Gothic Bodies: The Politics of Pain in Romantic Fiction

Gothic Bodies: The Politics of Pain in Romantic Fiction

Gothic Bodies: The Politics of Pain in Romantic Fiction

Gothic Bodies: The Politics of Pain in Romantic Fiction


An intriguing scholarly investigation, not so much of the ways the late eighteenth and early nineteenth centuries articulated pain, but of the ways in which pain itself articulated the late eighteenth-century experience. Through analysis of novels, plays, and poems, the author explores the transition from sensibility as a sense of "selflessness" to Romanticism, which puts the self in the foreground as the mediating consciousness. His tightly focused discussion sets a starting point for further critical investigation of the subject.


Eugene Delacroix 1827 canvas, The Death of Sardanapalus (see frontispiece), is not about the death of Sardanapalus. The moment captured by the painting immediately precedes the one in which the Assyrian king of Byron's drama will drink poison and immolate himself on his own bed. What Delacroix has chosen to present is a king who watches others die, a king who, in the painting, remains untouched. Poised with seeming insouciance on his bed, surrounded by riches and lushly attired, Sardanapalus watches the assassination of his concubines by the soldiers of his treasonous satraps. The painting is not about the death of Sardanapalus so much as it is about Sardanapalus's contemplation of death. It indulges what Norman Bryson calls the "beauty of barbarism" (Tradition 186) to contrast the thinking about pain with the experience itself. It sets the life of Sardanapalus's mind squarely against the lives of the harem's bodies.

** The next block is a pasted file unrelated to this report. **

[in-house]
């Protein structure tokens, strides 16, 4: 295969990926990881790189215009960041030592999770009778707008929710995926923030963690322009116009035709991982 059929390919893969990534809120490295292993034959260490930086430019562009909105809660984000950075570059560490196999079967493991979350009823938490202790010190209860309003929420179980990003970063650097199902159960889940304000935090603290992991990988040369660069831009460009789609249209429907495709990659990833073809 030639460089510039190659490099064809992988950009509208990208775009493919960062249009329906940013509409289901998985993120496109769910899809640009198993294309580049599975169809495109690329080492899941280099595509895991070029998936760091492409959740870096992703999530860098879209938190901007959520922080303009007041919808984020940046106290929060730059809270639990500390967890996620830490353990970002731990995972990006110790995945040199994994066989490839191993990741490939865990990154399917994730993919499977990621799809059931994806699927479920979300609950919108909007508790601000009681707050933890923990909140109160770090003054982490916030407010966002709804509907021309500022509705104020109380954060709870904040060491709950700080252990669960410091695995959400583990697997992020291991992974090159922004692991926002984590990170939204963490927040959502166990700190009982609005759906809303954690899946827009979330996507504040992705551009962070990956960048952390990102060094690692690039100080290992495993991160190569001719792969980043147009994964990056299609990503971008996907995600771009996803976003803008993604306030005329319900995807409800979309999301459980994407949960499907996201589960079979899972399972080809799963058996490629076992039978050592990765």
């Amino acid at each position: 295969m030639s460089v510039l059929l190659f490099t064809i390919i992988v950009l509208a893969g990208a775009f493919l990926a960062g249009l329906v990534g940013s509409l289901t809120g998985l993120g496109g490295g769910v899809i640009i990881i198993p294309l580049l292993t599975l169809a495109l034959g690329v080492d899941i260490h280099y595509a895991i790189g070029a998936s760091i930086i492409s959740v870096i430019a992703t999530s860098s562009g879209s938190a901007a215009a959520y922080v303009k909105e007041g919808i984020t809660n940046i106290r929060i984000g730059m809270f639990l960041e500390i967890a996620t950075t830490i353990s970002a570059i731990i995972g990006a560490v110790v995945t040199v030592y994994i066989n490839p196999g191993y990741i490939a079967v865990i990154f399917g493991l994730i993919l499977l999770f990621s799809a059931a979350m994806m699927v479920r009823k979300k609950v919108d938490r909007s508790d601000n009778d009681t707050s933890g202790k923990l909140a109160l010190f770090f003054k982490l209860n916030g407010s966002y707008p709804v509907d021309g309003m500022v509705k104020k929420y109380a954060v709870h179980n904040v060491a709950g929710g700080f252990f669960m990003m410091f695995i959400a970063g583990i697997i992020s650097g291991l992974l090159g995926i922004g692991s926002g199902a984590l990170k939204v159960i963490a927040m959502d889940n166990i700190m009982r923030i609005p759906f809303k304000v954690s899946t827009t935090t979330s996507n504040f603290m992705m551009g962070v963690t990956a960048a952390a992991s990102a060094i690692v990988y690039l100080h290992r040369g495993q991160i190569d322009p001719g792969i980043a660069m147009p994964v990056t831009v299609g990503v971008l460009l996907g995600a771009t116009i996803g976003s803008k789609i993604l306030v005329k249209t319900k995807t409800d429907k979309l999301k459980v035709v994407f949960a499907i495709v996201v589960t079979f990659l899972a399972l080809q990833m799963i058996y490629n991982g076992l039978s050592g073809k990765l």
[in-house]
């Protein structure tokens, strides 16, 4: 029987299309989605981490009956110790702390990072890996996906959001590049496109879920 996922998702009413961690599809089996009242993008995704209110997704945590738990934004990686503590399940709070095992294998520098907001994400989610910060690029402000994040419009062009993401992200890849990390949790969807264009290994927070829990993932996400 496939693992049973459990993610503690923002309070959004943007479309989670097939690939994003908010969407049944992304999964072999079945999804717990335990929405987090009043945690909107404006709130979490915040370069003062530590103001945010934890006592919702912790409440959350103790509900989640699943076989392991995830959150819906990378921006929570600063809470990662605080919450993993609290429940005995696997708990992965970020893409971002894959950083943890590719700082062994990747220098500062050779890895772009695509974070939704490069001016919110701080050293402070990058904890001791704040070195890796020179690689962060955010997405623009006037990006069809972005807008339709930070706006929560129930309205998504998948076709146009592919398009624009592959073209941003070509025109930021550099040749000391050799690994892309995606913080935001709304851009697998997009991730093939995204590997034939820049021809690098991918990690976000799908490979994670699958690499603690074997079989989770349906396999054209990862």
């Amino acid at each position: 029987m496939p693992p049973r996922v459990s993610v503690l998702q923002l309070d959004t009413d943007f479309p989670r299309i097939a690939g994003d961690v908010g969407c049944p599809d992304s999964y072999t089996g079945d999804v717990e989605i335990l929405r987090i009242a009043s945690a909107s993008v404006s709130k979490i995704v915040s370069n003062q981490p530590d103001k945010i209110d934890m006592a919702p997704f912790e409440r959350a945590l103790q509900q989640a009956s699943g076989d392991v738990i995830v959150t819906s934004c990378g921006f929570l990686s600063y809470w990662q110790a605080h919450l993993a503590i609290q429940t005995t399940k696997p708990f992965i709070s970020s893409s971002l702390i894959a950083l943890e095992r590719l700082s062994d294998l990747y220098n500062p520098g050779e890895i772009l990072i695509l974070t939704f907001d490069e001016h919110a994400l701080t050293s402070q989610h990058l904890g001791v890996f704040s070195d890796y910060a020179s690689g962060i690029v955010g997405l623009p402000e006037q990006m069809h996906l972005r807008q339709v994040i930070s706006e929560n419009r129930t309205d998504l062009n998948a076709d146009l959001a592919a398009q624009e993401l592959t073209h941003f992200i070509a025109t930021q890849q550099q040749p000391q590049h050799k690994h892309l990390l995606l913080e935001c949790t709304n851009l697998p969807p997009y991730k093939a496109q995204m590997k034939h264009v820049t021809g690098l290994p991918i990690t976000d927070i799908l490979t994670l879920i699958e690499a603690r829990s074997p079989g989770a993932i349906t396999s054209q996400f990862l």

This division of body and mind is replayed through another division, a veritable separation in the canvas. As Jack J. Spector notes, the painting is troublesome for the split between the background and the foreground, between the "opposed moods of pensive melancholy and animal energy, and of the detachment of the mental from the physical" (Death 23). The concubines' life-sized bodies eclipse the king who looks on from a

dark background [that] seems rather more like a somber stage setting than a believable receding space, especially in view of its apparent division from the brightly illuminated foreground, across which figures move like actors downstage under the spotlight. (17-18)

This intensified, focused light emphasizes the immediacy and vulnerable corporeality of these bodies. Like the bodies of their murderers, the women are mostly naked and exposed. Their glowing skin is set off by deep velvets of red and green, and by the lush pearls on earlobe, arm, and ankle. This sensuous nakedness, against which the sadistic violence is committed, depicts Delacroix's fascination with the violent in the erotic -- that familiar Freudian paradigm of sex and death -- a fascination that has resulted in critical dis-ease with the painting since its appearance in 1828 (see Spector . . .

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